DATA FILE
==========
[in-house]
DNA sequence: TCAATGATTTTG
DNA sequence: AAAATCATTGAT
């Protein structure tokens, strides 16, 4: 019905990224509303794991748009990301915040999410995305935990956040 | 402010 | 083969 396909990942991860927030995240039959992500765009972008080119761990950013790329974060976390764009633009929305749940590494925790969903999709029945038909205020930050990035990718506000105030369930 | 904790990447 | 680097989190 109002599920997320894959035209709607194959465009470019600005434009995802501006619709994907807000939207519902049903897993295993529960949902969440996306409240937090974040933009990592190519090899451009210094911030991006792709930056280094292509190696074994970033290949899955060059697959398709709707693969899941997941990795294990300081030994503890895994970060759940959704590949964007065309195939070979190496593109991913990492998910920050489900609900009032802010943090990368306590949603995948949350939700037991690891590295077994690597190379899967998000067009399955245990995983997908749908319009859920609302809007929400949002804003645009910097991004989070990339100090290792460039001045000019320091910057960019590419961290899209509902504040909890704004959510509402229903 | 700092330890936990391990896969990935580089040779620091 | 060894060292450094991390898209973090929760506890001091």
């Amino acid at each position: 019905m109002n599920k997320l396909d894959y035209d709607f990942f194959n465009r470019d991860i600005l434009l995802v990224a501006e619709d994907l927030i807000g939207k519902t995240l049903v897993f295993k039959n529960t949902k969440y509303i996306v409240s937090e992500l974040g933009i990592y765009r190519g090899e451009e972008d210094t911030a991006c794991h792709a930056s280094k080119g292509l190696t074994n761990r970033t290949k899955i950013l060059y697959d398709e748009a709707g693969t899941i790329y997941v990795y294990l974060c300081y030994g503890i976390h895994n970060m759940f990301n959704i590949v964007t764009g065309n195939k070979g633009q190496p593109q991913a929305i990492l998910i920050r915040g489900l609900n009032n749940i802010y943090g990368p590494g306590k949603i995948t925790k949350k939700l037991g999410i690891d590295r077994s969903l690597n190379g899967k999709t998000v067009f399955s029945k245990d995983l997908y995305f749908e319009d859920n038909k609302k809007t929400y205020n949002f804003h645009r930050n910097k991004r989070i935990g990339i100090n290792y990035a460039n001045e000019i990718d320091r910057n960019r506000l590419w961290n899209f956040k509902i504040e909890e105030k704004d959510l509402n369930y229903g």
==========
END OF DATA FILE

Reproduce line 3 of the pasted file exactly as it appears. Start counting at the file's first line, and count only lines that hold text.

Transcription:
DNA sequence: AAAATCATTGAT